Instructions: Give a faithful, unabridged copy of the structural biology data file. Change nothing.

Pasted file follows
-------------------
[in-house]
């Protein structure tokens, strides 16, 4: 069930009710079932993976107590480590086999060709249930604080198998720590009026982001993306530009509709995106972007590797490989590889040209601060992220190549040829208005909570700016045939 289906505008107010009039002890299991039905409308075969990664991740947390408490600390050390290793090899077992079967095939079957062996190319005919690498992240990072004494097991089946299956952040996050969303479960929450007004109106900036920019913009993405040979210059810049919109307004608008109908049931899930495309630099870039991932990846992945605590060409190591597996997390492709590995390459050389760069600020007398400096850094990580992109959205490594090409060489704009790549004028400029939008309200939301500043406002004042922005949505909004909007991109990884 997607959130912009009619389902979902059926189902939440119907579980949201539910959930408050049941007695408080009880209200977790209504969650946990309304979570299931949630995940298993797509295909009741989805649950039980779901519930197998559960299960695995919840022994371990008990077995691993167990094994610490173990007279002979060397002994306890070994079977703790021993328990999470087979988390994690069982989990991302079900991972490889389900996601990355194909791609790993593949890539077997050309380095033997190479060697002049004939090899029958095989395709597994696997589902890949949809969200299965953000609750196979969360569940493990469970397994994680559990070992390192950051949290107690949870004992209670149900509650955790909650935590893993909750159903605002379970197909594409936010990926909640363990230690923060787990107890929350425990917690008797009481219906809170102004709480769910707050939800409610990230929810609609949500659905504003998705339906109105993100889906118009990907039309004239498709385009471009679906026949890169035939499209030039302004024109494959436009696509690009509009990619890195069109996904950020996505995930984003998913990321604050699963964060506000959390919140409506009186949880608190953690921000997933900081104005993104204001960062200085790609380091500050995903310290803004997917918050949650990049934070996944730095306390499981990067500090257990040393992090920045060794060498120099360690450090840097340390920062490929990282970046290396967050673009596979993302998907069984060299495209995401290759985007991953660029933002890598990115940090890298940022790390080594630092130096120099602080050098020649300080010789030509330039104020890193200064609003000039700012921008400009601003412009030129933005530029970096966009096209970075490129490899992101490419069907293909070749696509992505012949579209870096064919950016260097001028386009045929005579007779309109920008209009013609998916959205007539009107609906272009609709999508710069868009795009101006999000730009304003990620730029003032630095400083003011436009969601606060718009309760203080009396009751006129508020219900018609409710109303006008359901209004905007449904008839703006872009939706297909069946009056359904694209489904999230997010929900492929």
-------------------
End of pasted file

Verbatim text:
[in-house]
């Protein structure tokens, strides 16, 4: 069930009710079932993976107590480590086999060709249930604080198998720590009026982001993306530009509709995106972007590797490989590889040209601060992220190549040829208005909570700016045939 289906505008107010009039002890299991039905409308075969990664991740947390408490600390050390290793090899077992079967095939079957062996190319005919690498992240990072004494097991089946299956952040996050969303479960929450007004109106900036920019913009993405040979210059810049919109307004608008109908049931899930495309630099870039991932990846992945605590060409190591597996997390492709590995390459050389760069600020007398400096850094990580992109959205490594090409060489704009790549004028400029939008309200939301500043406002004042922005949505909004909007991109990884 997607959130912009009619389902979902059926189902939440119907579980949201539910959930408050049941007695408080009880209200977790209504969650946990309304979570299931949630995940298993797509295909009741989805649950039980779901519930197998559960299960695995919840022994371990008990077995691993167990094994610490173990007279002979060397002994306890070994079977703790021993328990999470087979988390994690069982989990991302079900991972490889389900996601990355194909791609790993593949890539077997050309380095033997190479060697002049004939090899029958095989395709597994696997589902890949949809969200299965953000609750196979969360569940493990469970397994994680559990070992390192950051949290107690949870004992209670149900509650955790909650935590893993909750159903605002379970197909594409936010990926909640363990230690923060787990107890929350425990917690008797009481219906809170102004709480769910707050939800409610990230929810609609949500659905504003998705339906109105993100889906118009990907039309004239498709385009471009679906026949890169035939499209030039302004024109494959436009696509690009509009990619890195069109996904950020996505995930984003998913990321604050699963964060506000959390919140409506009186949880608190953690921000997933900081104005993104204001960062200085790609380091500050995903310290803004997917918050949650990049934070996944730095306390499981990067500090257990040393992090920045060794060498120099360690450090840097340390920062490929990282970046290396967050673009596979993302998907069984060299495209995401290759985007991953660029933002890598990115940090890298940022790390080594630092130096120099602080050098020649300080010789030509330039104020890193200064609003000039700012921008400009601003412009030129933005530029970096966009096209970075490129490899992101490419069907293909070749696509992505012949579209870096064919950016260097001028386009045929005579007779309109920008209009013609998916959205007539009107609906272009609709999508710069868009795009101006999000730009304003990620730029003032630095400083003011436009969601606060718009309760203080009396009751006129508020219900018609409710109303006008359901209004905007449904008839703006872009939706297909069946009056359904694209489904999230997010929900492929």